The Australian National University (ANU) is leading the way for COVID-19 research using Australia’s fastest supercomputer, Gadi, based in Canberra.
ANU Associate Professor Megan O’Mara is using Gadi to understand how COVID-19 invades human cells and, in turn, hopes to find a drug to deter it.
“What we are now doing is simulations of the entire human receptor for the virus and testing different drugs to see if they will stop the entry of the virus into the cells,” she said.
“Targeting the interaction between the human receptors and the coronavirus binding protein might well be a useful direction for drug design.
“This project will produce world-first vital information about regions of the receptors that could be potential vaccine or drug targets.”
Having Gadi on board speeds up the research process significantly, as the work it will be completing in the coming months would take a human around 1,500 years on a single computer.
Associate Professor O’Mara said she hoped all results would be in by Easter next year.
“If we were to do this in the lab we would need to have animals or cell line we could infect and it would take months and months, but with the computer we can focus on the proteins involved in the entry into the cell,” she said.
“We have condensed this down to a 12-month process which speeds it up a huge amount. We still need to take things to human trials eventually, but it allows us to get rid of the ones that aren’t going to work.”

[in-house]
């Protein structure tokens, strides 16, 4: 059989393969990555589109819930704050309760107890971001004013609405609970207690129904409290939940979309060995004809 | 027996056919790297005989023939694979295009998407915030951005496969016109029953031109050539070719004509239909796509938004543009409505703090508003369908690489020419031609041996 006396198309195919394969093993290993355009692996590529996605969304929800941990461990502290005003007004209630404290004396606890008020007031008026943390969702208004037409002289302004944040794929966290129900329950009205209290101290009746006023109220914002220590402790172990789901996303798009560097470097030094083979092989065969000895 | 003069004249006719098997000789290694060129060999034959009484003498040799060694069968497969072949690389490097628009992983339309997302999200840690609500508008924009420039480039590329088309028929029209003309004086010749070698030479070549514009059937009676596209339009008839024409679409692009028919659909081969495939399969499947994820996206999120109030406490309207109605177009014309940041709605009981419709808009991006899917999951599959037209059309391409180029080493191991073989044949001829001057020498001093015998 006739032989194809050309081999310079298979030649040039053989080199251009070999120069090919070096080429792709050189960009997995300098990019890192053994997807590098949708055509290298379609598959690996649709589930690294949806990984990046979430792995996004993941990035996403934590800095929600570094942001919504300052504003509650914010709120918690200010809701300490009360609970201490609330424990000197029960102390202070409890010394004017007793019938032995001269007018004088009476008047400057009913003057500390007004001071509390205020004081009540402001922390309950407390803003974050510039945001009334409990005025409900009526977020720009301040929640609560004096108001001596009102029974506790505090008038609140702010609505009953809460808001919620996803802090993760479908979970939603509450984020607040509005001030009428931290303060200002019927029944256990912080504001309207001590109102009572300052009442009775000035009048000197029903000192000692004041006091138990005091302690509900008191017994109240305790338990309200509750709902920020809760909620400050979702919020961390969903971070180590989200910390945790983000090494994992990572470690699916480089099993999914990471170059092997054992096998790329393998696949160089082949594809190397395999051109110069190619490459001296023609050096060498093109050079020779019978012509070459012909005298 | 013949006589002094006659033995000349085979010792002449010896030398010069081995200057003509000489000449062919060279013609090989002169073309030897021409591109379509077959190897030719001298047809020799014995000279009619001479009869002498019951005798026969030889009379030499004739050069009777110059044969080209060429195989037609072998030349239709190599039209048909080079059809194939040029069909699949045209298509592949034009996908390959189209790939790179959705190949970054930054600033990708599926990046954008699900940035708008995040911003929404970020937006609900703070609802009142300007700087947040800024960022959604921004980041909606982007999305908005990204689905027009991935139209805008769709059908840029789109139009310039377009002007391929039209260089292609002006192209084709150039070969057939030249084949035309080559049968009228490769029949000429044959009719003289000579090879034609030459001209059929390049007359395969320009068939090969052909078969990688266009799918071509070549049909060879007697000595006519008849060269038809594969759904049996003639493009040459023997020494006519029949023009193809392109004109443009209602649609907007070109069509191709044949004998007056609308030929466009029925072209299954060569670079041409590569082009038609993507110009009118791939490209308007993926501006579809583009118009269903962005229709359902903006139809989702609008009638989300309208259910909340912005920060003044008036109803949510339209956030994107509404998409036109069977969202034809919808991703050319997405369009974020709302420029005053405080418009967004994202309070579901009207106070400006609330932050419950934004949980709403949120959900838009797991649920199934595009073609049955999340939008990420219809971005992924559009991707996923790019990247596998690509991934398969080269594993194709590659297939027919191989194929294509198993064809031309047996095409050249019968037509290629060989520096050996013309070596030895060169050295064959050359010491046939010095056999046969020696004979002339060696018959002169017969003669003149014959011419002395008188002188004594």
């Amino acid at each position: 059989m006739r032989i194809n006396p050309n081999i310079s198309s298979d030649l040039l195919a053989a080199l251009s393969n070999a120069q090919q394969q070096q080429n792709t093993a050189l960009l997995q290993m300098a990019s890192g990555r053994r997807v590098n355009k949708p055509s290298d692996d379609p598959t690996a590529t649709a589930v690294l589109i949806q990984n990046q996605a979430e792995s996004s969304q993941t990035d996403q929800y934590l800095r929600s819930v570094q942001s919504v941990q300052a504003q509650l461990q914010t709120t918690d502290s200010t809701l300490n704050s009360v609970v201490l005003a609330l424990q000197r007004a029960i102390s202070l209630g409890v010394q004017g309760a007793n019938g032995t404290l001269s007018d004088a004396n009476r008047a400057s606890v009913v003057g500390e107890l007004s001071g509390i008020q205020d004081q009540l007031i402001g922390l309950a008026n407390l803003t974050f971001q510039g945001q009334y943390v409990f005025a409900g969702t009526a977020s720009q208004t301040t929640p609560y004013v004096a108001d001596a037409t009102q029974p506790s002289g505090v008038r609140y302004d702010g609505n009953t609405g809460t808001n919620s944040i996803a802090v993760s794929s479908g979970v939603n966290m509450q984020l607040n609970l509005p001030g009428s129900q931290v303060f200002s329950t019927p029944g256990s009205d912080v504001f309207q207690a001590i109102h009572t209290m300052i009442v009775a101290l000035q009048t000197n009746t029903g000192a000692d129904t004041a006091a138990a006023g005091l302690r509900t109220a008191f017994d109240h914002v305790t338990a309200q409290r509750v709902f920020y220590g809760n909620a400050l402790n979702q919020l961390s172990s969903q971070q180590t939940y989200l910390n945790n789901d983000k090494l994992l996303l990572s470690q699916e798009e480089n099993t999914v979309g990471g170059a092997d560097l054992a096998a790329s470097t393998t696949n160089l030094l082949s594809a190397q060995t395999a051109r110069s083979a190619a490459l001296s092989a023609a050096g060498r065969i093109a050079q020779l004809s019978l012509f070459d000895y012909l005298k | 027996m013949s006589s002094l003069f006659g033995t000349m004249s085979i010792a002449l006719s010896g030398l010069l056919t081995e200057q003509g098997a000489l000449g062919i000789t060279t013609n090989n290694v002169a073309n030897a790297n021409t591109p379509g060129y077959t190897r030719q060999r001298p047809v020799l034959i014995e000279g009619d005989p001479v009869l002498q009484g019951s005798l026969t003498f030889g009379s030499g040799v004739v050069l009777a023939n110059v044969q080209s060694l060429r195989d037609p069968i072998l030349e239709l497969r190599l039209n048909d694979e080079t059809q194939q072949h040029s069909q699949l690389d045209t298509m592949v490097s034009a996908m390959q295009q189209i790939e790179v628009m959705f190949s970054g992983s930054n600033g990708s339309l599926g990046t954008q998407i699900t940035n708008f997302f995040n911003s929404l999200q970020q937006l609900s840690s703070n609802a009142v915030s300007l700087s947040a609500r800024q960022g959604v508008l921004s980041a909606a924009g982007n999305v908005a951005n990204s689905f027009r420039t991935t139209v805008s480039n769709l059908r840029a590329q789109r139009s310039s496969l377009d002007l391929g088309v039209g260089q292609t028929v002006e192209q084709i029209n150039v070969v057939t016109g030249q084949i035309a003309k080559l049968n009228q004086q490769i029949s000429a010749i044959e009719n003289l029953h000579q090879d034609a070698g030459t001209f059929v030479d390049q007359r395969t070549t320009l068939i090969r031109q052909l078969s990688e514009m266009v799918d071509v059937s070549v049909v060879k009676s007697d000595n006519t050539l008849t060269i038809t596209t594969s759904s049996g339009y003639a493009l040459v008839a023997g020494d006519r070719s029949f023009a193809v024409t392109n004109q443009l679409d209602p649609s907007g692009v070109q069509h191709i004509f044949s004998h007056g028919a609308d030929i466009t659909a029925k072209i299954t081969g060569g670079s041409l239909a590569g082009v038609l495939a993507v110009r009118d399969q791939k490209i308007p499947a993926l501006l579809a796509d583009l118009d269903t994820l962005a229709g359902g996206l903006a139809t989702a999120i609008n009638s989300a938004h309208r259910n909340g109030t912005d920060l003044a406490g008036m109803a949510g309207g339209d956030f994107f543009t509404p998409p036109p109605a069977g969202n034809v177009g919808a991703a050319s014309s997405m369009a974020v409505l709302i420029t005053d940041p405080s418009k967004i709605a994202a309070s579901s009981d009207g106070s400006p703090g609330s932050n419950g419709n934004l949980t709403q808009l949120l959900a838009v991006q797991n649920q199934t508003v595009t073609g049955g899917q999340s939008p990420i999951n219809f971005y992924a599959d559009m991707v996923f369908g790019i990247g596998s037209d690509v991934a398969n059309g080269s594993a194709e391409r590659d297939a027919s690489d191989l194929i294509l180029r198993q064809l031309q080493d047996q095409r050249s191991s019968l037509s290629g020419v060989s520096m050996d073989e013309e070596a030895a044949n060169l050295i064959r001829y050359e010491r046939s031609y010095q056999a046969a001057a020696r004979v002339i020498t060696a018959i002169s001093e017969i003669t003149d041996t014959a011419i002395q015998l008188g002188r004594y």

Gadi was also named in the US-led COVID-19 High Performance Computing consortium on Wednesday night (12 August), an international affiliated initiative for research into the virus.
Associate Professor O’Mara said her research, once completed, would hopefully be used to decrease the severity of the virus while a vaccine was being created.
“We would like to have a vaccine but if we can’t, we need an arsenal of different drugs to work for people with mild and severe infections,” she said.
“How it would work is you would go and have a COVID test and if you test positive while you’re pre-symptomatic, the idea is we find a drug that would stop it from developing any further.”